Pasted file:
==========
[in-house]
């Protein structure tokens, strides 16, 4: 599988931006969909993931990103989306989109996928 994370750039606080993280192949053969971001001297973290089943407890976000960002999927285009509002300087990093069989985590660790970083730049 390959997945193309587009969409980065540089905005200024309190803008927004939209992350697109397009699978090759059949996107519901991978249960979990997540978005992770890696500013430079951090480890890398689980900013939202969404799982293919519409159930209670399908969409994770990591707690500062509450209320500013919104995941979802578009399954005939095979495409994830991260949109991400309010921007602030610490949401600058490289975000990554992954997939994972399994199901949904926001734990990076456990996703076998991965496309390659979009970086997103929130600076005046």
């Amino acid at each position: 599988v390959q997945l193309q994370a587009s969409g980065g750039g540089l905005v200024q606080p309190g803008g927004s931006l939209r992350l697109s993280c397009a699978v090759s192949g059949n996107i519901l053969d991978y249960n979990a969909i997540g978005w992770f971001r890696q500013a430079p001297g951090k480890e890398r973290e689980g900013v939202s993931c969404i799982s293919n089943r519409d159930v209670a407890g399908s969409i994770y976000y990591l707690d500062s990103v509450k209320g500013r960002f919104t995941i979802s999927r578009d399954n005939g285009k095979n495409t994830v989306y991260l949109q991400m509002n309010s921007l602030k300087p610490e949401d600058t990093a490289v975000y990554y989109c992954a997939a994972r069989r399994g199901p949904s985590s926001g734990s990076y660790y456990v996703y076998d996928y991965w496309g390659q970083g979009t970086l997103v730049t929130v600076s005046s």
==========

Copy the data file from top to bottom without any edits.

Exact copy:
[in-house]
């Protein structure tokens, strides 16, 4: 599988931006969909993931990103989306989109996928 994370750039606080993280192949053969971001001297973290089943407890976000960002999927285009509002300087990093069989985590660790970083730049 390959997945193309587009969409980065540089905005200024309190803008927004939209992350697109397009699978090759059949996107519901991978249960979990997540978005992770890696500013430079951090480890890398689980900013939202969404799982293919519409159930209670399908969409994770990591707690500062509450209320500013919104995941979802578009399954005939095979495409994830991260949109991400309010921007602030610490949401600058490289975000990554992954997939994972399994199901949904926001734990990076456990996703076998991965496309390659979009970086997103929130600076005046």
């Amino acid at each position: 599988v390959q997945l193309q994370a587009s969409g980065g750039g540089l905005v200024q606080p309190g803008g927004s931006l939209r992350l697109s993280c397009a699978v090759s192949g059949n996107i519901l053969d991978y249960n979990a969909i997540g978005w992770f971001r890696q500013a430079p001297g951090k480890e890398r973290e689980g900013v939202s993931c969404i799982s293919n089943r519409d159930v209670a407890g399908s969409i994770y976000y990591l707690d500062s990103v509450k209320g500013r960002f919104t995941i979802s999927r578009d399954n005939g285009k095979n495409t994830v989306y991260l949109q991400m509002n309010s921007l602030k300087p610490e949401d600058t990093a490289v975000y990554y989109c992954a997939a994972r069989r399994g199901p949904s985590s926001g734990s990076y660790y456990v996703y076998d996928y991965w496309g390659q970083g979009t970086l997103v730049t929130v600076s005046s």